* Q2 EPS $0.19 vs $0.68 a year earlier
* Cash flow falls 10 pct
* CEO says weighing all options for Montney gas
* Shares jump 7 percent (Updates stock-price move in first paragraph)
By Jeffrey Jones
CALGARY, Alberta, Aug 1 (Reuters) - Talisman Energy Inc said on Wednesday it is weighing all options to wring money out of its vast British Columbia gas reserves, prompting investors to bet a big joint venture or asset sale could be in the cards and driving shares in Canada’s No. 5 independent oil company up 7 percent.
Chief Executive John Manzoni said Talisman may look at liquefied natural gas options for its Montney shale gas holdings. Such proposals have led to big deals in the industry over the past two years, including a multibillion-dollar bidding war for Progress Energy Resources Corp.
In June, Talisman opted out of a proposed gas-to-liquids project for Montney gas with South Africa’s Sasol Ltd, saying it would shift efforts to more valuable liquids-rich gas prospects as dry gas prices languished near 10-year lows.
In a conference call to discuss second-quarter results, Manzoni said the reserves are very large, strategic and ideal for some sort of “conversion,” now likely to mean LNG with the gas-to-liquids plant off the table.
“We have been, as I think we’ve said before, in a number of discussions around LNG. They’ve been less public than GTL, but we have been in those conversations,” he said.
“There’s clearly sort of an end game being played out, whether it’s an end game or just a phase of the game, but it’s clearly being played out in Western Canada just now. And in the context of all of that, we are considering all options and continue to do so for our Montney resource.”
The company’s shares jumped 91 Canadian cents to C$13.31 on the Toronto Stock Exchange on Wednesday following Manzoni’s comments.
“It’s all about the Montney,” CIBC World Markets analyst Andrew Potter said. “They suggested they are looking at all options on their entire 30 (trillion cubic foot) resource base. That could mean big value for a mostly non-producing asset.”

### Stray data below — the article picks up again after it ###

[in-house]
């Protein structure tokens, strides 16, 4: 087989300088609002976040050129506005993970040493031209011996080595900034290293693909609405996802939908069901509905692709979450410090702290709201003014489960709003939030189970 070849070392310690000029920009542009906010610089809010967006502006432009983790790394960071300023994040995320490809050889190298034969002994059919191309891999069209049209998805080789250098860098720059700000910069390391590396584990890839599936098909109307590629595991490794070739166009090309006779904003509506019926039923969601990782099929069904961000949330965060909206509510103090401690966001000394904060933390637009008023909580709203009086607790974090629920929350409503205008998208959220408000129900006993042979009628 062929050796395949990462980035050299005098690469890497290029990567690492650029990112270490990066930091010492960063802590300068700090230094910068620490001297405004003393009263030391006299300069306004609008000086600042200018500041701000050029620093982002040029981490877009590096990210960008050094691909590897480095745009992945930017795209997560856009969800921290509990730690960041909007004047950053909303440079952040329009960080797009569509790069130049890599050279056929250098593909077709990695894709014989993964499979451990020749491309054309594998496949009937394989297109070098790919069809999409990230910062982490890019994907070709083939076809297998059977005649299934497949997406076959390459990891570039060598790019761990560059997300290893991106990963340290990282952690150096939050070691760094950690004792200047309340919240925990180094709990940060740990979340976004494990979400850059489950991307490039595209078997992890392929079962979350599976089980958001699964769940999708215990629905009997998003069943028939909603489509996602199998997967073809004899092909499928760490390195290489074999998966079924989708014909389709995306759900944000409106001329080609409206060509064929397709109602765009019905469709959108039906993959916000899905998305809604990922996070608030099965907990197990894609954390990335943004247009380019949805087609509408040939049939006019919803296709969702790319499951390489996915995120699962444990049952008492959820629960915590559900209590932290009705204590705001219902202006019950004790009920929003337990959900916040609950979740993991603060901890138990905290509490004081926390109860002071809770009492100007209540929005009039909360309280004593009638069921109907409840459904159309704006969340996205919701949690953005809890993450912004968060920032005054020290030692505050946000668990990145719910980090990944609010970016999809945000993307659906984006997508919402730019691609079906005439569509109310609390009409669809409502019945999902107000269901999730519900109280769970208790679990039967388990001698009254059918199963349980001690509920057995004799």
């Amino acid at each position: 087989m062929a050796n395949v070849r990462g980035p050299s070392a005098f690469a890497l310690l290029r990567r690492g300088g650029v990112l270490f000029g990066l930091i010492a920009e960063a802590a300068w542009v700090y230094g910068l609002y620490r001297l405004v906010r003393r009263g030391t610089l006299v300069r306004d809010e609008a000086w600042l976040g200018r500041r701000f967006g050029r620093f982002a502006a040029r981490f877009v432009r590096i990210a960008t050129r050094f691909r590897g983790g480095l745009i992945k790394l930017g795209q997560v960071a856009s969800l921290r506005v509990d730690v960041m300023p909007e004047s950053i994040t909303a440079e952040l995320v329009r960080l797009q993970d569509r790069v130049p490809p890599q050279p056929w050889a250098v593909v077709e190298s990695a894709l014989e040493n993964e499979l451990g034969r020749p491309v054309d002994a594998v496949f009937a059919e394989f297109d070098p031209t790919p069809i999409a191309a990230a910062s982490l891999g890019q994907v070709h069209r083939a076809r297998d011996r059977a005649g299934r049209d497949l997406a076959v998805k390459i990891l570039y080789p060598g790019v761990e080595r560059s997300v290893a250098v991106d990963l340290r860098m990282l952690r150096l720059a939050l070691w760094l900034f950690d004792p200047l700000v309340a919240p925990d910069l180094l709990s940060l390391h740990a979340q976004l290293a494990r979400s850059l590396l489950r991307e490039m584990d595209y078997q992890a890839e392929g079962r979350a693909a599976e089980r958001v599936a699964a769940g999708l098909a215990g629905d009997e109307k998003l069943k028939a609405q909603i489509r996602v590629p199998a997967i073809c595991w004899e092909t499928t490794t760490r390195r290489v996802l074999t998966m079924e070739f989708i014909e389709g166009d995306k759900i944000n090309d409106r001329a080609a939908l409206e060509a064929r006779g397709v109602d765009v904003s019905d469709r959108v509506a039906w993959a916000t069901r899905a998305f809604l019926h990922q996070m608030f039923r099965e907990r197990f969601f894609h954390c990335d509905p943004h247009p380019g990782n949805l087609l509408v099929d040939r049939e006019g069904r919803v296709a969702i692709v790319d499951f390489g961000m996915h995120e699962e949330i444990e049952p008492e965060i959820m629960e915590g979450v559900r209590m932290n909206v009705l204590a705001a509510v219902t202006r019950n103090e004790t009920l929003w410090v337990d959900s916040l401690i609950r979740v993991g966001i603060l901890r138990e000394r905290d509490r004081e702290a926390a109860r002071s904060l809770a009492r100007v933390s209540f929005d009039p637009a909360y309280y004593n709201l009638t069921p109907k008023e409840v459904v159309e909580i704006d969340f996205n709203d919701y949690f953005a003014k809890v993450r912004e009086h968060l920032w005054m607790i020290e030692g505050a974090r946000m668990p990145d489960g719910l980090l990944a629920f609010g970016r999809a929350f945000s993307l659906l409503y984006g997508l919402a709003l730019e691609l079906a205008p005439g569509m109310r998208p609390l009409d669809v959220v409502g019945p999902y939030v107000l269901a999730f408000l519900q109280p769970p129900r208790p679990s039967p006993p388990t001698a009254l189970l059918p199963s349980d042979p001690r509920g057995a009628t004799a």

Talisman has no shortage of other assets to spend its money on, including the early-stage Duvernay liquids-rich gas play in Alberta, so that could add motivation to do a deal, Potter said.
Talisman, also known for assets in the North Sea, the United States and Southeast Asia, has been mentioned as a potential takeover target following the $15.1 billion bid for rival Nexen Inc by Chinese state-owned CNOOC Ltd.
Several companies are pursuing plans to build LNG plants on Canada’s West Coast to access lucrative markets across the Pacific, and that has led to a string of joint ventures, especially with Asian companies with deep pockets.
Last week, Malaysia’s Petronas was forced to increase its friendly bid for Progress by 8 percent to C$5.2 billion ($5.2 billion) after an unnamed multinational oil company launched a rival offer. Petronas and Progress are studying a 1.2 billion cubic feet a day LNG plant at Prince Rupert, British Columbia, which would process supplies from North Montney.
Talisman has shown it is not afraid to jettison interests to raise cash. Last week it sold a 49 percent interest in its North Sea holdings to Sinopec Corp for $1.5 billion, which Manzoni said will allow the company to beat its annual asset-sale proceeds target of up to $2 billion by $500 million.
Talisman’s big proportion of dry gas holdings in Canada and the Marcellus region of the United States is one reason cited for its stock being one of the cheapest in its peer group on a price-to-cash flow basis. It has shifted efforts to oilier prospects such as the Duvernay as well as Eagle Ford in Texas.
The company said its second-quarter results showed the impact of weak natural gas markets and higher operating expenses.
Net income fell 72 percent to $196 million, or 19 cents a share, from a year-earlier $698 million, or 68 cents a share.
Cash flow, an indicator of a company’s ability to fund development, fell 10 percent to $803 million, or 78 cents a share.
Production in the quarter averaged 435,000 barrels of oil equivalent a day, up 4 percent due to increased oil and gas volumes in Southeast Asia and from North American shale.
North Sea output fell 29 percent to 75,000 barrels of oil equivalent a day in the quarter due to planned maintenance outages and repairs of facilities.
Manzoni said the joint venture with Sinopec will allow overall spending in the region to increase, but reduce Talisman’s share so it can focus on other areas.
Talisman said it will use $500 million of the proceeds to buy back shares.
$1=$1.00 Canadian Additional reporting by Bhaswati Mukhopadhyay and Sakthi Prasad in Bangalore; Editing by Peter Galloway